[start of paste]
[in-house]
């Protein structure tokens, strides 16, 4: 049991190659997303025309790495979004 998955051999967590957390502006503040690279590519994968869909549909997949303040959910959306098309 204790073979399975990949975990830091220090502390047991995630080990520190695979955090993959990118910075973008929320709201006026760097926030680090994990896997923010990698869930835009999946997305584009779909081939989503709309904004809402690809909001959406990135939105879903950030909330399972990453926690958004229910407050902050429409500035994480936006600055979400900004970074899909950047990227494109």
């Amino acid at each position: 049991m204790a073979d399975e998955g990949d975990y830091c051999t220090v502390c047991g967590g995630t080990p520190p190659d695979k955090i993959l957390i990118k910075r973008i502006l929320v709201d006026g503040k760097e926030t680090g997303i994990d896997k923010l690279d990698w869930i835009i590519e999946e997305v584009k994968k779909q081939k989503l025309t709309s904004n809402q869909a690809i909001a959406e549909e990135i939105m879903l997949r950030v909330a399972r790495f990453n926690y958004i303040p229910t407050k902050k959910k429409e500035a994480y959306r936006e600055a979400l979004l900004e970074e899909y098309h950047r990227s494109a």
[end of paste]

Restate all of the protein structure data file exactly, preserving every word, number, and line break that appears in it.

[in-house]
């Protein structure tokens, strides 16, 4: 049991190659997303025309790495979004 998955051999967590957390502006503040690279590519994968869909549909997949303040959910959306098309 204790073979399975990949975990830091220090502390047991995630080990520190695979955090993959990118910075973008929320709201006026760097926030680090994990896997923010990698869930835009999946997305584009779909081939989503709309904004809402690809909001959406990135939105879903950030909330399972990453926690958004229910407050902050429409500035994480936006600055979400900004970074899909950047990227494109």
């Amino acid at each position: 049991m204790a073979d399975e998955g990949d975990y830091c051999t220090v502390c047991g967590g995630t080990p520190p190659d695979k955090i993959l957390i990118k910075r973008i502006l929320v709201d006026g503040k760097e926030t680090g997303i994990d896997k923010l690279d990698w869930i835009i590519e999946e997305v584009k994968k779909q081939k989503l025309t709309s904004n809402q869909a690809i909001a959406e549909e990135i939105m879903l997949r950030v909330a399972r790495f990453n926690y958004i303040p229910t407050k902050k959910k429409e500035a994480y959306r936006e600055a979400l979004l900004e970074e899909y098309h950047r990227s494109a």